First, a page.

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Arguing semantics

Good morning! Another day, another finger pointing exercise regarding the train wreck that is Australia's vaccine rollout, with states accusing the federal government of a lack of transparency, the federal government blaming a foreign commission... and round and round we go.

Ah well, it could be worse. We could be bungling the vaccine rollout AND have COVID-19 in the community, as many other governments seem to be achieving.

Market Wrap

Running the economy hot

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Note: Brent oil, gold bullion and iron ore prices are the second futures contract.

The US S&P500 set yet another record high yesterday (+0.15%), with the minutes from the most recent Fed policy meeting confirming it's willing to run the economy hot for some time – decreasing the odds of some kind of policy normalisation in the short- to medium-term.

Combine that with fiscal stimulus as far as the eye can see and an accelerating vaccine rollout and you get boom town, baby.

Corona Wrap

Everyone's fault but our own

Australia's false choice.
Europe's false choice. BrekkyWrap/Spectrum Magazine

ScoMo fired back at the European Commission yesterday, accusing it of "arguing semantics" by claiming it had only blocked 250,000 AstraZeneca doses destined for Australia, not the 3.1 million claimed by ScoMo. According to an Australian government spokesperson, after the first blockage the Commission "requested we withdraw other export permit applications".

In other words: Australia's AstraZeneca orders were effectively blocked but not technically blocked by the Commission. Australia never really had a choice. Naughty, but still no excuse for Australia to be dragging its feet on alternative vaccine approvals/orders or delaying additional vaccination sites.

Finding alternative vaccines is especially important after the UK regulator yesterday recommended that people under 30 should be offered something other than AstraZeneca due to the evidence linking it to rare blood clots. Australia has all its eggs in the AstraZeneca basket and it's not looking all that sturdy.


  • Australia is exploring plans to open a travel bubble with Singapore "within months", followed by Fiji, Vietnam, Thailand, Japan, South Korea and possibly even China. We're a bit sceptical – given the poor vaccine rollout, would the government really be willing to risk a bubble-caused outbreak? Would New Zealand's government, given we now effectively share a border?
  • Less than 24 hours after ScoMo and the Department of Health boss Brendan Murphy said mass vaccination hubs weren't an option, NSW announced a mass vaccination hub located in Homebush capable of administering 30,000 doses a week. Great news but how about you try talking to each other first?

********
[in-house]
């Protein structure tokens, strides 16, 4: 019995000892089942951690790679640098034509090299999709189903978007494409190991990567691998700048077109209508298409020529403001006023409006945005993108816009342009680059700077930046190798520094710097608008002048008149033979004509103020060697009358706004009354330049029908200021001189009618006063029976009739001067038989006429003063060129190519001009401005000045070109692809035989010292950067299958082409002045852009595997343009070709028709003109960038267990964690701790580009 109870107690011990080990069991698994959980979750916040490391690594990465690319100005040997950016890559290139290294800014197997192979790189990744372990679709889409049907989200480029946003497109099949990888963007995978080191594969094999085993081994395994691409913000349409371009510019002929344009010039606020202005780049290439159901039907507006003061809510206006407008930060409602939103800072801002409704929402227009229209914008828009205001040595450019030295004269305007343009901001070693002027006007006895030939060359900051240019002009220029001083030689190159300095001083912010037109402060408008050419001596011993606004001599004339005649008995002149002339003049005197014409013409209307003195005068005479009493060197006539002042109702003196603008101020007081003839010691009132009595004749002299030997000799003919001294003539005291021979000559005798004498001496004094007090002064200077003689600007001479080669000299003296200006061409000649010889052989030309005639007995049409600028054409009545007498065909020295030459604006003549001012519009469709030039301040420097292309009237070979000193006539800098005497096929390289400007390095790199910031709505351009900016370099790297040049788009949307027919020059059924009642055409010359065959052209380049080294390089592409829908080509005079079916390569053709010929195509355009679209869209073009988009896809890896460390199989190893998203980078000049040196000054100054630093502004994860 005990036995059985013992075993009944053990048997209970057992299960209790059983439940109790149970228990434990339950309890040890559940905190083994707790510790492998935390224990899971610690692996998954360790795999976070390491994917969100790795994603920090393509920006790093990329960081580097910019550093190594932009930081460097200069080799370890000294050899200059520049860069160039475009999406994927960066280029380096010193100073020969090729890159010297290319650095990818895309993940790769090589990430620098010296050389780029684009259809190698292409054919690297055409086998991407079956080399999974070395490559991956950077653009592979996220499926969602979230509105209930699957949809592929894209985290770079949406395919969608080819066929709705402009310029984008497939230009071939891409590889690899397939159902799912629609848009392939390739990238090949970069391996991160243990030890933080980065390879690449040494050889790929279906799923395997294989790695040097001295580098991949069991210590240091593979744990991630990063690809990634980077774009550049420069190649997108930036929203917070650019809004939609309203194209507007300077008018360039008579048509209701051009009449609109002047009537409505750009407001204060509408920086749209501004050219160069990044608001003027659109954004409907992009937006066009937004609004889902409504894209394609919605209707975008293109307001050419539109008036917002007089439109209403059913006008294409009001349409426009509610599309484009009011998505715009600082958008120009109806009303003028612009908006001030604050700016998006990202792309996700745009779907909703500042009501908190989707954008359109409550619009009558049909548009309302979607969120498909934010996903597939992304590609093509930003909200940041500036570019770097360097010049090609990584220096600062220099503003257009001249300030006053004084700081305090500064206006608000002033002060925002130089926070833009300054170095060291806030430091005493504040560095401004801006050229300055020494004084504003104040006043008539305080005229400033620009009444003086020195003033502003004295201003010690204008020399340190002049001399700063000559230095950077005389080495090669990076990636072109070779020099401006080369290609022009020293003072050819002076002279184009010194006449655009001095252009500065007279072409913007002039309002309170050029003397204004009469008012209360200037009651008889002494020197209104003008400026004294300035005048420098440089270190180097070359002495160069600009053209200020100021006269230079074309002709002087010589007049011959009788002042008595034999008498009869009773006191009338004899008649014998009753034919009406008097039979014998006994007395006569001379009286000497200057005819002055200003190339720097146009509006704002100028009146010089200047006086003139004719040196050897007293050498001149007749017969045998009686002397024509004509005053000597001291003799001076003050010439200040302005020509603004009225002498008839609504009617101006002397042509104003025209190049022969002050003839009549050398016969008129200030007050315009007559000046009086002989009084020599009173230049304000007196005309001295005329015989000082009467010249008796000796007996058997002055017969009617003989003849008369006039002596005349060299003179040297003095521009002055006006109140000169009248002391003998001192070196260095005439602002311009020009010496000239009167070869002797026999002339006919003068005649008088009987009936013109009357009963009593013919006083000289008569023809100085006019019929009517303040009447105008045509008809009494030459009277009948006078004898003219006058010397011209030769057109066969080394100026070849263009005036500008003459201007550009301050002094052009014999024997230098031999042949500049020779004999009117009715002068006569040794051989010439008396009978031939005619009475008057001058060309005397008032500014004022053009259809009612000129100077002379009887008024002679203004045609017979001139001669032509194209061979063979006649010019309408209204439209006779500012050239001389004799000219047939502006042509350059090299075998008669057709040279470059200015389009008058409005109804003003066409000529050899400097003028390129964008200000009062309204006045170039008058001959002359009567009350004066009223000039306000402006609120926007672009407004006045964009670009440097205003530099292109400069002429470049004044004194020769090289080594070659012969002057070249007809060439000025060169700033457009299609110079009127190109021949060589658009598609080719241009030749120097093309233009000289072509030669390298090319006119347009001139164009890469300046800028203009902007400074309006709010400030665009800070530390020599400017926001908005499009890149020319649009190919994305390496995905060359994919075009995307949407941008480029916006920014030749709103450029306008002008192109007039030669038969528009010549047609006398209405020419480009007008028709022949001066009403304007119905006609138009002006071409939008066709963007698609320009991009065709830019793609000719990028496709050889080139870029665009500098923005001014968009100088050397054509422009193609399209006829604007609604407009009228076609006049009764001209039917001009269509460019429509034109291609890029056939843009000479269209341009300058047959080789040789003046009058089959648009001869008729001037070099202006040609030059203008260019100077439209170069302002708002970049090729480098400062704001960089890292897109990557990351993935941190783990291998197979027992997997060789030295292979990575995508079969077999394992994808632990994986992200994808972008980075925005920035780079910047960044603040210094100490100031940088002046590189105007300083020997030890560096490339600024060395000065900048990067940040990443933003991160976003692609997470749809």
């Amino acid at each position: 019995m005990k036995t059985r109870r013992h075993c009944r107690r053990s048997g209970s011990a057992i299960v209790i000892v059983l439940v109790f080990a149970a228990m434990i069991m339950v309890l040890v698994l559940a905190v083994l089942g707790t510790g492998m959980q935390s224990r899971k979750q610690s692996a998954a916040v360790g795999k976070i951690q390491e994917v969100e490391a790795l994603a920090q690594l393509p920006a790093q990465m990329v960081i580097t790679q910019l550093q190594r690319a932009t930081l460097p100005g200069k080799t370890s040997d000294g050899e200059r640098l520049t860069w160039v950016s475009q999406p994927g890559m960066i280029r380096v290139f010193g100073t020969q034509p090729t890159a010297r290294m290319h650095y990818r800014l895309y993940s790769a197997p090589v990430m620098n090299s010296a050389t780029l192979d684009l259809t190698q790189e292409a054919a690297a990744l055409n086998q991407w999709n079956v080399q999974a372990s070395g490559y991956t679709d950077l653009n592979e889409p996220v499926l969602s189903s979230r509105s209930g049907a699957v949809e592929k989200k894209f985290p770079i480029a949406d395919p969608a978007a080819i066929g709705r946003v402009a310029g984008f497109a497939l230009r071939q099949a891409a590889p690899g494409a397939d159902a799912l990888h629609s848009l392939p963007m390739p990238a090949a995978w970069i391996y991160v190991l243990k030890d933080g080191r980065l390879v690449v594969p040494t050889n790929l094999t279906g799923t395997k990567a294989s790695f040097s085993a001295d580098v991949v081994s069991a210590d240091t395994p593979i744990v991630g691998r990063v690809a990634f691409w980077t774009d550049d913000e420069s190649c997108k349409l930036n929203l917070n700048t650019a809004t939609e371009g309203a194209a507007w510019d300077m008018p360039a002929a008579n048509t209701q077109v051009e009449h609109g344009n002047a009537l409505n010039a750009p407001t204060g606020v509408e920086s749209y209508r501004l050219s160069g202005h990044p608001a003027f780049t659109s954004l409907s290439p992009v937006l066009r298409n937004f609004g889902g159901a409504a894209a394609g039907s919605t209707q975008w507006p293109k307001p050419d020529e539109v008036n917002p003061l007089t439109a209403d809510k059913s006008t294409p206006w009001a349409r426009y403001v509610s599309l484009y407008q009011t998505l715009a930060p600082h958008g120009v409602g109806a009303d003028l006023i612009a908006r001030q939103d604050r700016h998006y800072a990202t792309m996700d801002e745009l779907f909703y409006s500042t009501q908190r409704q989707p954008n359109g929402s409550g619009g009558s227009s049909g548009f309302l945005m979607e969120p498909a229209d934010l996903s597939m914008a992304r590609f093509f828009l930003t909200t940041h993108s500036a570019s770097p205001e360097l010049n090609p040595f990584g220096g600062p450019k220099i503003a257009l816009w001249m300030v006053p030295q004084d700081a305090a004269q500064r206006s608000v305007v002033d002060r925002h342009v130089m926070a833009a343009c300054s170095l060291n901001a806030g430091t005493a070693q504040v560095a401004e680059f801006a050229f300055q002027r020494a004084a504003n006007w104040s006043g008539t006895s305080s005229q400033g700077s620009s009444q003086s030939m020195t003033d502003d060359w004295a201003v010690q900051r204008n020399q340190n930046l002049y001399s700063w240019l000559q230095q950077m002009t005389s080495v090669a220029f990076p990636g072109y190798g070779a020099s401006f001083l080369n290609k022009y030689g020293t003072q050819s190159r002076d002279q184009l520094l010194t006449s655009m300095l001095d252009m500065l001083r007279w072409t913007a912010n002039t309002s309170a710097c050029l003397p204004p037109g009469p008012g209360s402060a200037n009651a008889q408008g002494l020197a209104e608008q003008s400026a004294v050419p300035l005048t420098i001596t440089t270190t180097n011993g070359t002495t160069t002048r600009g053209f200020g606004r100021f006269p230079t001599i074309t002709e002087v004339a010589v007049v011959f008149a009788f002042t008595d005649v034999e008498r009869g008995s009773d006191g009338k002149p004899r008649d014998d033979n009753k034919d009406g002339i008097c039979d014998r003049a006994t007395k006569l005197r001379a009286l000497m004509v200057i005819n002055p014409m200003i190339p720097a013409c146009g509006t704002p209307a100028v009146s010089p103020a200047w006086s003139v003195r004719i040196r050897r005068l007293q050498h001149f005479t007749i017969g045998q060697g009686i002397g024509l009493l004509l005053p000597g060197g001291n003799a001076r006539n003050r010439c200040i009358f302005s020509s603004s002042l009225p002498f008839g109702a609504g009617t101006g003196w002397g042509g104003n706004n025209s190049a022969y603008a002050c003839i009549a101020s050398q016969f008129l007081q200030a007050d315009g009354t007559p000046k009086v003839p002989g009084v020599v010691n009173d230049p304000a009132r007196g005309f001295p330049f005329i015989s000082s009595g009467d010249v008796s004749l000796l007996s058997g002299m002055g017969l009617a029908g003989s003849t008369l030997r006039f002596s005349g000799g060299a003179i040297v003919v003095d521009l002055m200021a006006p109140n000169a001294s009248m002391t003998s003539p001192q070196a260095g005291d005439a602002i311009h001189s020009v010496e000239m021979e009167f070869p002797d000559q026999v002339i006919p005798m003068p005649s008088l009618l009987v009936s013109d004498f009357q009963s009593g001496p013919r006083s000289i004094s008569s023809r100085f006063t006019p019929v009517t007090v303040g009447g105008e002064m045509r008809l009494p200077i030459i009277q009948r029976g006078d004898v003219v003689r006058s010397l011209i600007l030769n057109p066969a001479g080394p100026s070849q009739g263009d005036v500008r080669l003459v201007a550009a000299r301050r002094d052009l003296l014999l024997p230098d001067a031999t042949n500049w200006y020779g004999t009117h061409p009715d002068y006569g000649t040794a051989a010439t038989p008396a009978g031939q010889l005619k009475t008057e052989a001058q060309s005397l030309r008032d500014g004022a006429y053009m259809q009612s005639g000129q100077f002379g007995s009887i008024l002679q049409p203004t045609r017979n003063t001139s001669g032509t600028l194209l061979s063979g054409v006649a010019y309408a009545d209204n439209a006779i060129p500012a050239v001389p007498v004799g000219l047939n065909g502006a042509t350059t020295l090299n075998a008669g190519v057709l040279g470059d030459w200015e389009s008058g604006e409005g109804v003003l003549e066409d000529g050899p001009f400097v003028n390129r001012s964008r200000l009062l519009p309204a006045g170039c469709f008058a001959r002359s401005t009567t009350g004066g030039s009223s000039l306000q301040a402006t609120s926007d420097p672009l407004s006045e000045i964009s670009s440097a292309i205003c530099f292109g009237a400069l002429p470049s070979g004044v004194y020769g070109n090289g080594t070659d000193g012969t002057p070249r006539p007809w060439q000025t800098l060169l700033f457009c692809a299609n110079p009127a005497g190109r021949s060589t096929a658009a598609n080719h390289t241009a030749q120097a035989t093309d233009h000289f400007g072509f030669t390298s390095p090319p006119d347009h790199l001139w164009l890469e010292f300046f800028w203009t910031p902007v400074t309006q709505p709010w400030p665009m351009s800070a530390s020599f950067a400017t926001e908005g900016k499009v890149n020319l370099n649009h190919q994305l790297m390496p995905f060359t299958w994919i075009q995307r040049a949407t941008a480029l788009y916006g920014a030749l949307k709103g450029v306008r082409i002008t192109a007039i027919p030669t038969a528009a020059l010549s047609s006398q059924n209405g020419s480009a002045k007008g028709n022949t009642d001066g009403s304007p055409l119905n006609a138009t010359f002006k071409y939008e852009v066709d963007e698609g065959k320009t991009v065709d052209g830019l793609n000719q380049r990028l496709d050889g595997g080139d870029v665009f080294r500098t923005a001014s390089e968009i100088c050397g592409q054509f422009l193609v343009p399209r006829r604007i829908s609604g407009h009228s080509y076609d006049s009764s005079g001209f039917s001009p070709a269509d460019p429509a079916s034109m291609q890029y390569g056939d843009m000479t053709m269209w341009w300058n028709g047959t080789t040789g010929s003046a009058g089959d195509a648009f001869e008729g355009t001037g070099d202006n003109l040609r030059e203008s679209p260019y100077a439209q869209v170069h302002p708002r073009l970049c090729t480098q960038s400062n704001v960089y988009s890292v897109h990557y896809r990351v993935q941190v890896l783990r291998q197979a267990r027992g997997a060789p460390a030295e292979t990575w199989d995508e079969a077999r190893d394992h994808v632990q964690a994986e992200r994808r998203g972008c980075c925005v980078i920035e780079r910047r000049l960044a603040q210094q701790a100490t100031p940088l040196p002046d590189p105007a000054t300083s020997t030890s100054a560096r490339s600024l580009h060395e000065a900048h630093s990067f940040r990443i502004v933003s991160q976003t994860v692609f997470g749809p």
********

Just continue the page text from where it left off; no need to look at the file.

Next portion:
Econ Wrap

Pensioners are hoarding cash

Pensioners are keeping a bit of cash under the mattress.
John Graham/GrumbleSmiles

In March, there were seven $20 notes, thirty-seven $50 notes and seventeen $100 notes per person in circulation. That's up from around six $100 notes per person twenty years ago – an increase of 183%.

Does it matter?: The growth in currency hoarding is unusual because it's unique to Australia – New Zealand has only five $100 notes per person in circulation, largely unchanged from twenty years ago.

It's tax related: Australian National University's Peter Martin notes that there is "an especially Australian desire to avoid tax and things such as the age pension assets test". Unlike Australia, New Zealand "doesn't have a pension assets test", so people of pension age have no reason to store cash to avoid it being counted as an asset.

Incentives matter: Assuming a constant inflation rate of 2% per annum (it's currently just 0.9%), an individual could hoard up to $1,238,519 in cash under their mattress and still profit, so long as they also collected the aged pension.

Random Wrap

  • Two cyclones off the coast of WA are on a path to interact with each other, causing a rare phenomenon known as the Fujiwhara Effect to occur (where they rotate around each other).
  • Encrypted messenger Signal has integrated support for the cryptocurrency MobileCoin, "a form of digital cash designed to work efficiently on mobile devices while protecting users' privacy and even their anonymity". The payment feature will initially be available only to users in the UK.
  • In March, the US ISM manufacturing index rose to its highest level since December 1983. Factories are reportedly "desperate for workers".
  • There are growing calls in the US for governments to permanently ditch some suspended regulations covering takeout alcohol, telehealth and other services. We'd love to see something similar in the nanny state capital of the world, Australia. Unrestricted Sunday trading, anyone?